LAWRENCE — Erik Van Vleck, professor of mathematics, along with his co-authors, was awarded the 2021 Robert P. McIntosh Award as the best nominated paper in vegetation ecology in the previous two years by the vegetation section of the Ecological Society of America.
The paper, titled "Dispersal limitations and fire feedbacks maintain mesic savannas in Madagascar," appeared in the journal Ecology in 2020. The authors are Nikunj Goel, University of Texas; Van Vleck; Julie C. Aleman, University of Montreal; and A. Carla Staver, Yale University. Van Vleck’s main contribution to the paper was in the development of a stepping-stone model with dispersal barriers and the mathematical analysis of the impact of such barriers on wavelike solutions of bistable spatially discrete reaction diffusion equations.
Madagascar is regarded by some as one of the most degraded landscapes on Earth, with estimates suggesting that 90% of forests have been lost to indigenous tavy farming. The model in their paper predicts that the savannas in Madagascar are not the result of tavy (slash and burn) farming but were maintained due to geographical barriers (mountains, modeled as obstacles) to limit dispersal and fire in the savannas that suppress woody encroachment. This work challenges the view that highland savannas in Madagascar are derived by human‐lit fires and, more importantly, suggests that partial dispersal barriers and strong nonlinear feedbacks can pin biogeographical boundaries over a wide range of environmental conditions, providing a temporary buffer against climate change.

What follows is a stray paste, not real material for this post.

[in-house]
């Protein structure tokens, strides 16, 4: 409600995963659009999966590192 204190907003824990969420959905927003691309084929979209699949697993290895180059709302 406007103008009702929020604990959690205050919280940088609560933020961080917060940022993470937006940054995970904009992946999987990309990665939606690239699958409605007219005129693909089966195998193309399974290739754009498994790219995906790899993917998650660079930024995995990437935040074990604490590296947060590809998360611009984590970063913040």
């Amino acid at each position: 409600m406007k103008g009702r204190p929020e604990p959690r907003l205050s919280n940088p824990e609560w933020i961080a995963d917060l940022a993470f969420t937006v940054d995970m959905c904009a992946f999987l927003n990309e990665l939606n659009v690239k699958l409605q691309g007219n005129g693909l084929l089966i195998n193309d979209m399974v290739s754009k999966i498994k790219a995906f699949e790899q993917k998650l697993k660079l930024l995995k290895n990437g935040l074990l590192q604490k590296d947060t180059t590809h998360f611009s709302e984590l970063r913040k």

Robert P. McIntosh was a renowned ecologist and historian of ecology. His breakthrough work in the study of terrestrial plant ecology changed the way in which ecologists look at plant communities.